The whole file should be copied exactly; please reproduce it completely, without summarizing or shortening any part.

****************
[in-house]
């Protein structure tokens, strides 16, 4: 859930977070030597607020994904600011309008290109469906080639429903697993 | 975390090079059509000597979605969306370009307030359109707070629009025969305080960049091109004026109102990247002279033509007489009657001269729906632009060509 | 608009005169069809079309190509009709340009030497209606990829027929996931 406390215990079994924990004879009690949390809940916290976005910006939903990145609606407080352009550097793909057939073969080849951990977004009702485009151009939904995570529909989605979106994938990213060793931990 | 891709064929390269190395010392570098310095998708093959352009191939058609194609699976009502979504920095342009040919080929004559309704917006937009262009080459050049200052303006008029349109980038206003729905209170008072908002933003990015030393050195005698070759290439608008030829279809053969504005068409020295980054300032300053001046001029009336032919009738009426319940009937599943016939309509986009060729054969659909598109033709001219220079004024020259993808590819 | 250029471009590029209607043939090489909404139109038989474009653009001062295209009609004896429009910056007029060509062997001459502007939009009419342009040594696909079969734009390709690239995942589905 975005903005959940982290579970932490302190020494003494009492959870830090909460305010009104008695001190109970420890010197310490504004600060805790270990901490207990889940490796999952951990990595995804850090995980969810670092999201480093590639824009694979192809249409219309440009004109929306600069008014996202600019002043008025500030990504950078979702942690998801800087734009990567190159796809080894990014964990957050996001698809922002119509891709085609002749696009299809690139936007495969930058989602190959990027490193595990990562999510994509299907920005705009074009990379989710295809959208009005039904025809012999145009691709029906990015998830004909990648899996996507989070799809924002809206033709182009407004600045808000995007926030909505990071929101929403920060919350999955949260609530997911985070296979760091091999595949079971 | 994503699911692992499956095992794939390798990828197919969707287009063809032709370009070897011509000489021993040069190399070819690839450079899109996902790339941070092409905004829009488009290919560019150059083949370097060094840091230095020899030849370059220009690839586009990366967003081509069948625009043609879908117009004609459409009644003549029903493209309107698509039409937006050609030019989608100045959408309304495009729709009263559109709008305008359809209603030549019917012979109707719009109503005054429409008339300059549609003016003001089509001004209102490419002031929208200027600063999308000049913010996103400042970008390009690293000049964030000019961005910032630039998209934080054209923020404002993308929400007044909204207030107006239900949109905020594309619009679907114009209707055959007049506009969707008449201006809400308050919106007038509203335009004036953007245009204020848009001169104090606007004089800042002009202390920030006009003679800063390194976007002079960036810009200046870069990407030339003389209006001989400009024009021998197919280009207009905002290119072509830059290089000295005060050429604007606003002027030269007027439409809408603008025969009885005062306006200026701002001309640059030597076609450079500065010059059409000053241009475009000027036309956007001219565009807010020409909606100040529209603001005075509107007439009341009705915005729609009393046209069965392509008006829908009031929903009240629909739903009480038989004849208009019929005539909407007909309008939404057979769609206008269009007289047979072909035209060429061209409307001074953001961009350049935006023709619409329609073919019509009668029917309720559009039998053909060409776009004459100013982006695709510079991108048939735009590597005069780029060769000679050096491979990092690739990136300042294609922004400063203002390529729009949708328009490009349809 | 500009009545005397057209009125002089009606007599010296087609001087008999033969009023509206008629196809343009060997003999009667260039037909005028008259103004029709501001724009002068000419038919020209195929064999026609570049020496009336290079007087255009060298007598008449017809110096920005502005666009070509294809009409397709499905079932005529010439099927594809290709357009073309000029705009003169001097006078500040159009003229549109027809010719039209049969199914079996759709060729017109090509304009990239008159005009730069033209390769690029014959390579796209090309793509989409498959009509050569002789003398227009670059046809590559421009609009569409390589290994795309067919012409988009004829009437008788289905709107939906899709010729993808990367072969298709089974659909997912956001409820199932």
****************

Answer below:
[in-house]
């Protein structure tokens, strides 16, 4: 859930977070030597607020994904600011309008290109469906080639429903697993 | 975390090079059509000597979605969306370009307030359109707070629009025969305080960049091109004026109102990247002279033509007489009657001269729906632009060509 | 608009005169069809079309190509009709340009030497209606990829027929996931 406390215990079994924990004879009690949390809940916290976005910006939903990145609606407080352009550097793909057939073969080849951990977004009702485009151009939904995570529909989605979106994938990213060793931990 | 891709064929390269190395010392570098310095998708093959352009191939058609194609699976009502979504920095342009040919080929004559309704917006937009262009080459050049200052303006008029349109980038206003729905209170008072908002933003990015030393050195005698070759290439608008030829279809053969504005068409020295980054300032300053001046001029009336032919009738009426319940009937599943016939309509986009060729054969659909598109033709001219220079004024020259993808590819 | 250029471009590029209607043939090489909404139109038989474009653009001062295209009609004896429009910056007029060509062997001459502007939009009419342009040594696909079969734009390709690239995942589905 975005903005959940982290579970932490302190020494003494009492959870830090909460305010009104008695001190109970420890010197310490504004600060805790270990901490207990889940490796999952951990990595995804850090995980969810670092999201480093590639824009694979192809249409219309440009004109929306600069008014996202600019002043008025500030990504950078979702942690998801800087734009990567190159796809080894990014964990957050996001698809922002119509891709085609002749696009299809690139936007495969930058989602190959990027490193595990990562999510994509299907920005705009074009990379989710295809959208009005039904025809012999145009691709029906990015998830004909990648899996996507989070799809924002809206033709182009407004600045808000995007926030909505990071929101929403920060919350999955949260609530997911985070296979760091091999595949079971 | 994503699911692992499956095992794939390798990828197919969707287009063809032709370009070897011509000489021993040069190399070819690839450079899109996902790339941070092409905004829009488009290919560019150059083949370097060094840091230095020899030849370059220009690839586009990366967003081509069948625009043609879908117009004609459409009644003549029903493209309107698509039409937006050609030019989608100045959408309304495009729709009263559109709008305008359809209603030549019917012979109707719009109503005054429409008339300059549609003016003001089509001004209102490419002031929208200027600063999308000049913010996103400042970008390009690293000049964030000019961005910032630039998209934080054209923020404002993308929400007044909204207030107006239900949109905020594309619009679907114009209707055959007049506009969707008449201006809400308050919106007038509203335009004036953007245009204020848009001169104090606007004089800042002009202390920030006009003679800063390194976007002079960036810009200046870069990407030339003389209006001989400009024009021998197919280009207009905002290119072509830059290089000295005060050429604007606003002027030269007027439409809408603008025969009885005062306006200026701002001309640059030597076609450079500065010059059409000053241009475009000027036309956007001219565009807010020409909606100040529209603001005075509107007439009341009705915005729609009393046209069965392509008006829908009031929903009240629909739903009480038989004849208009019929005539909407007909309008939404057979769609206008269009007289047979072909035209060429061209409307001074953001961009350049935006023709619409329609073919019509009668029917309720559009039998053909060409776009004459100013982006695709510079991108048939735009590597005069780029060769000679050096491979990092690739990136300042294609922004400063203002390529729009949708328009490009349809 | 500009009545005397057209009125002089009606007599010296087609001087008999033969009023509206008629196809343009060997003999009667260039037909005028008259103004029709501001724009002068000419038919020209195929064999026609570049020496009336290079007087255009060298007598008449017809110096920005502005666009070509294809009409397709499905079932005529010439099927594809290709357009073309000029705009003169001097006078500040159009003229549109027809010719039209049969199914079996759709060729017109090509304009990239008159005009730069033209390769690029014959390579796209090309793509989409498959009509050569002789003398227009670059046809590559421009609009569409390589290994795309067919012409988009004829009437008788289905709107939906899709010729993808990367072969298709089974659909997912956001409820199932």